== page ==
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1h
comment Can I use something like a tunnel for SSH in this Linux/Windows Remote Desktop scenario?
It's too bad you don't have remote access to "Server-L": tunneling RDP over SSH is trivial.
1h
comment Can I use something like a tunnel for SSH in this Linux/Windows Remote Desktop scenario?
This should work, if you're talking about publishing PuTTY as a RemoteApp on Win Server. Not sure all the features in PuTTY/SSH would work, but a basic shell should be doable.
1h
comment Can I use something like a tunnel for SSH in this Linux/Windows Remote Desktop scenario?
You want to tunnel SSH over your RDP session to Win Server?
1d
comment private network IPs (of a VPN) in public DNS
@ribx I guess if I look at this top-down, I think to myself, "what is this guy doing differently than 100s of 1000s of Internet-based businesses are doing successfully with standard DNS configurations?". You should be asking yourself this; it's very likely that your business is not a unique snowflake that needs a solution that's different from everyone else's.
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comment How to perform an assessment of an existing network?
and 8 hours is pretty optimistic, depending on the environment. We've spent weeks sorting out "small" networks before, if you include licensing, software compliance, etc.
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answered How to setup a DDNS service for a single client?
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comment Networking failover
Depends: is this their own buried fiber optic cable and wireless point-to-point infrastructure?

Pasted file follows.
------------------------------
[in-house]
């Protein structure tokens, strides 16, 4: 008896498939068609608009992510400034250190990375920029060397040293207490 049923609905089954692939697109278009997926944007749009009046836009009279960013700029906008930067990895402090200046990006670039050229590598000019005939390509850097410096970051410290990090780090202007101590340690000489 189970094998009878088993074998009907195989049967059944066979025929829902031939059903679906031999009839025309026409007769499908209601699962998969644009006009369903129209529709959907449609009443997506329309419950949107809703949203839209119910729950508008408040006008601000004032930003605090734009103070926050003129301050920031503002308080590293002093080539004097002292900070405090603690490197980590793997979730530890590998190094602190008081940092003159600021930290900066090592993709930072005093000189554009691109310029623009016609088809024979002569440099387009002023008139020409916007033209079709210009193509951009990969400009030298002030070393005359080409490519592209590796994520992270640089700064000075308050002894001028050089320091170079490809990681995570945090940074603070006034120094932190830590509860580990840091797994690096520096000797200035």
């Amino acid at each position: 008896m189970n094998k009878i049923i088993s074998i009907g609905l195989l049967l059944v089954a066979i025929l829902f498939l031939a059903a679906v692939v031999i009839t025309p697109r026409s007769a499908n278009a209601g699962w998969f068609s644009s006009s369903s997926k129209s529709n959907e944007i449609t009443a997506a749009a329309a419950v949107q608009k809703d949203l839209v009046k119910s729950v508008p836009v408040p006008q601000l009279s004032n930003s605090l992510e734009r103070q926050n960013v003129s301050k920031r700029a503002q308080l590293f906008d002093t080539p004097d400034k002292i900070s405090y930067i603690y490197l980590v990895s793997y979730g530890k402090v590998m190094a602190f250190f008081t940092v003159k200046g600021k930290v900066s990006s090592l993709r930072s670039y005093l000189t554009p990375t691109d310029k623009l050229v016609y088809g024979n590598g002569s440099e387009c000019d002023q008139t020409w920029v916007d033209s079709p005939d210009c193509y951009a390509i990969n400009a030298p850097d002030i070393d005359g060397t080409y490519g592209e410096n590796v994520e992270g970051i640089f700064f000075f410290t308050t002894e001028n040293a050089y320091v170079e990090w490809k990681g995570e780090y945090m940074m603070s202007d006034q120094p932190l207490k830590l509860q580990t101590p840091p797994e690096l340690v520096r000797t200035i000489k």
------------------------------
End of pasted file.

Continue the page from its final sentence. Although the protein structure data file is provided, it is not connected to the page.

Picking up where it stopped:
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comment private network IPs (of a VPN) in public DNS
"the response speed of our vserver is not compareable with the response time of the DNS servers of ISPs or google." Get a better DNS server or use a 3rd party like No-IP.com or EasyDNS.
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comment private network IPs (of a VPN) in public DNS
My advice: don't fight the "system", however broken it appears to be.
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comment Isolated Network Set-Up
@IsaacKleinman you'd have to check the manual/specs to see, but $55 router to support two businesses? Yikes.
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comment Isolated Network Set-Up
@IsaacKleinman with a secondary Internet connection, you'd follow a typical multi-WAN setup (but forgoing the failover/load balancing bit), but you'd be looking at policy (source) routing instead where you'd be actually creating routes based on source address(es) to determine which WAN interface the traffic leaves; likely the NAT rules would be auto-created at that point, but this is all vendor-dependent.
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comment Isolated Network Set-Up
@IsaacKleinman see my edit. Getting a different Internet connection is the correct answer here.
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revised Isolated Network Set-Up
added 409 characters in body
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comment Isolated Network Set-Up
@IsaacKleinman isolating networks (webservers in a DMZ, company A from company B, department A, from department B) is Standard Operating Procedure; NAT'ing clients out as different public IPs isn't really something I'd see as being all that useful, unless maybe you're concerned with SMTP blacklisting or something, but if you have control over edge network, you might as well put the same security policies in place to equally protect both.
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comment Isolated Network Set-Up
@Abraxas it's really just NAT, but you'll run into terms like proxy ARP and policy (source) routing, depending on what you're doing and how it's implemented.
Aug
25
comment Isolated Network Set-Up
This would really be vendor-specific information. What firewall are you using?
Aug
25
answered Isolated Network Set-Up
Aug
25
comment Isolated Network Set-Up
Can you elaborate on what/why you need an isolated network? Will help immensely in answering your question accurately.
Aug
25
answered Need to migrate hosting service without email service downtime
Aug
12
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